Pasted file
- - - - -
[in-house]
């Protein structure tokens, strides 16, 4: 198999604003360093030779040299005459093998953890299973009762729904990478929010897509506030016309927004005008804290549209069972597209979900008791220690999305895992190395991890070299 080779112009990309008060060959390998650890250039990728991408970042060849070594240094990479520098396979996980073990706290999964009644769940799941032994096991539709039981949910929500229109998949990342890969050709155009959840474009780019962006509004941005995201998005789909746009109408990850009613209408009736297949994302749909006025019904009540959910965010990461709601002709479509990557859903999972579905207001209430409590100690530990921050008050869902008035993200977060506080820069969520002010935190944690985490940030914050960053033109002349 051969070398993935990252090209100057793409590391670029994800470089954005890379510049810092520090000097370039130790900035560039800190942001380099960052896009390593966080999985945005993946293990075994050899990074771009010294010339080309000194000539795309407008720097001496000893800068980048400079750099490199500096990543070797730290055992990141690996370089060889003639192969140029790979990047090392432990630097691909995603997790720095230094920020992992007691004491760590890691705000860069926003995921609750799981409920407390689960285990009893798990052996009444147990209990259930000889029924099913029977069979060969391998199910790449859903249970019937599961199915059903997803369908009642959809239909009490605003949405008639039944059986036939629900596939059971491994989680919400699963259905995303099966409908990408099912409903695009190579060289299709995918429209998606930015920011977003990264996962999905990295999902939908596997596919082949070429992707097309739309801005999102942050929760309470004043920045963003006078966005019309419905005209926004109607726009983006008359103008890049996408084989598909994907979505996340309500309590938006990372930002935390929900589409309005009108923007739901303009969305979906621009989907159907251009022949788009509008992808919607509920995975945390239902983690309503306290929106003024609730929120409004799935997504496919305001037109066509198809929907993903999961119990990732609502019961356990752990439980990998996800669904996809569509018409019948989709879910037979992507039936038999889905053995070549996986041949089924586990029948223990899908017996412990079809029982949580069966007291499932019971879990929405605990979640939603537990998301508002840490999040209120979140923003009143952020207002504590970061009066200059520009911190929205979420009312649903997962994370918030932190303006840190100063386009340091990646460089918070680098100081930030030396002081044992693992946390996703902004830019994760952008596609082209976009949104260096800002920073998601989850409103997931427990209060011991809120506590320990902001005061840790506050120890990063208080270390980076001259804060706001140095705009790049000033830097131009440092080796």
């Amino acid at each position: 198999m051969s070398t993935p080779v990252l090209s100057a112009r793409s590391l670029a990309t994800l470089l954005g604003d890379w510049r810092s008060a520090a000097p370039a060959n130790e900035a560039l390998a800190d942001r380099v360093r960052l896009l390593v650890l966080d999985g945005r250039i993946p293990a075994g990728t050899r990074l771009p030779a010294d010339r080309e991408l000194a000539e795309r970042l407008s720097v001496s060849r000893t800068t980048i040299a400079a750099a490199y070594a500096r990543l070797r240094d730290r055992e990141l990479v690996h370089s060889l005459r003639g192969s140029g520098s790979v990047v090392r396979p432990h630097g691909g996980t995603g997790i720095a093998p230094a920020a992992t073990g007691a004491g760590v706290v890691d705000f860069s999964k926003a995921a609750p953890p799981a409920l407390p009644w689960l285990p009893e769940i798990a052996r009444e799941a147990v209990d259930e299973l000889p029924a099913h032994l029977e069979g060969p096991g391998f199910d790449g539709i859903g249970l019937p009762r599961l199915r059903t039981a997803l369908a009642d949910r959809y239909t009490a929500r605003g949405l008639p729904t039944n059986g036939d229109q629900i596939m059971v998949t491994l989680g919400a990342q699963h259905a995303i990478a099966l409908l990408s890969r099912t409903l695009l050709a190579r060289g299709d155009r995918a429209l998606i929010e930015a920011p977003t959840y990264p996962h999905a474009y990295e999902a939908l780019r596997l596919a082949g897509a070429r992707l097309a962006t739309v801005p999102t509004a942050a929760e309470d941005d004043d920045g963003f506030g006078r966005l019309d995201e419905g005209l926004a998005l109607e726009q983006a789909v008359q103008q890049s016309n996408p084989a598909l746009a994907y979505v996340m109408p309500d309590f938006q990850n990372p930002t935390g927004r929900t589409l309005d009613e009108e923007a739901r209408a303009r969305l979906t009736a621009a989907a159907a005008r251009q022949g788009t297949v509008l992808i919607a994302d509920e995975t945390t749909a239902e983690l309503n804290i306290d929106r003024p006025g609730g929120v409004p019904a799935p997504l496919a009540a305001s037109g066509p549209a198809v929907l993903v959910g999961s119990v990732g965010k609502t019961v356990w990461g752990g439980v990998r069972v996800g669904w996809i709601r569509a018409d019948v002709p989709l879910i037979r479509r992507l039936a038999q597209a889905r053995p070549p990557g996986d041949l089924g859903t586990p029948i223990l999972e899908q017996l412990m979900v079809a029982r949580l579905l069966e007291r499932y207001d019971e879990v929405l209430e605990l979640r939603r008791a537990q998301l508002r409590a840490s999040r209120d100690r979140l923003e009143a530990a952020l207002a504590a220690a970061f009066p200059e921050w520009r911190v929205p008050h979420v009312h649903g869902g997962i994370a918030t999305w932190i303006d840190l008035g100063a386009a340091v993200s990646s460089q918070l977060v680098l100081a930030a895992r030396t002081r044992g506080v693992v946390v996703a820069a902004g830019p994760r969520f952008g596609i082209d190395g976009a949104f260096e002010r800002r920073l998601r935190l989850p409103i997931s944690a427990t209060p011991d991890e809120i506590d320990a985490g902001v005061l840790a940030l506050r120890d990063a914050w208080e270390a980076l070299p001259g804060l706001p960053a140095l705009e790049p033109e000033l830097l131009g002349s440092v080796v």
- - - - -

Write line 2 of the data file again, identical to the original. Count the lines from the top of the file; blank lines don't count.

């Protein structure tokens, strides 16, 4: 198999604003360093030779040299005459093998953890299973009762729904990478929010897509506030016309927004005008804290549209069972597209979900008791220690999305895992190395991890070299 080779112009990309008060060959390998650890250039990728991408970042060849070594240094990479520098396979996980073990706290999964009644769940799941032994096991539709039981949910929500229109998949990342890969050709155009959840474009780019962006509004941005995201998005789909746009109408990850009613209408009736297949994302749909006025019904009540959910965010990461709601002709479509990557859903999972579905207001209430409590100690530990921050008050869902008035993200977060506080820069969520002010935190944690985490940030914050960053033109002349 051969070398993935990252090209100057793409590391670029994800470089954005890379510049810092520090000097370039130790900035560039800190942001380099960052896009390593966080999985945005993946293990075994050899990074771009010294010339080309000194000539795309407008720097001496000893800068980048400079750099490199500096990543070797730290055992990141690996370089060889003639192969140029790979990047090392432990630097691909995603997790720095230094920020992992007691004491760590890691705000860069926003995921609750799981409920407390689960285990009893798990052996009444147990209990259930000889029924099913029977069979060969391998199910790449859903249970019937599961199915059903997803369908009642959809239909009490605003949405008639039944059986036939629900596939059971491994989680919400699963259905995303099966409908990408099912409903695009190579060289299709995918429209998606930015920011977003990264996962999905990295999902939908596997596919082949070429992707097309739309801005999102942050929760309470004043920045963003006078966005019309419905005209926004109607726009983006008359103008890049996408084989598909994907979505996340309500309590938006990372930002935390929900589409309005009108923007739901303009969305979906621009989907159907251009022949788009509008992808919607509920995975945390239902983690309503306290929106003024609730929120409004799935997504496919305001037109066509198809929907993903999961119990990732609502019961356990752990439980990998996800669904996809569509018409019948989709879910037979992507039936038999889905053995070549996986041949089924586990029948223990899908017996412990079809029982949580069966007291499932019971879990929405605990979640939603537990998301508002840490999040209120979140923003009143952020207002504590970061009066200059520009911190929205979420009312649903997962994370918030932190303006840190100063386009340091990646460089918070680098100081930030030396002081044992693992946390996703902004830019994760952008596609082209976009949104260096800002920073998601989850409103997931427990209060011991809120506590320990902001005061840790506050120890990063208080270390980076001259804060706001140095705009790049000033830097131009440092080796």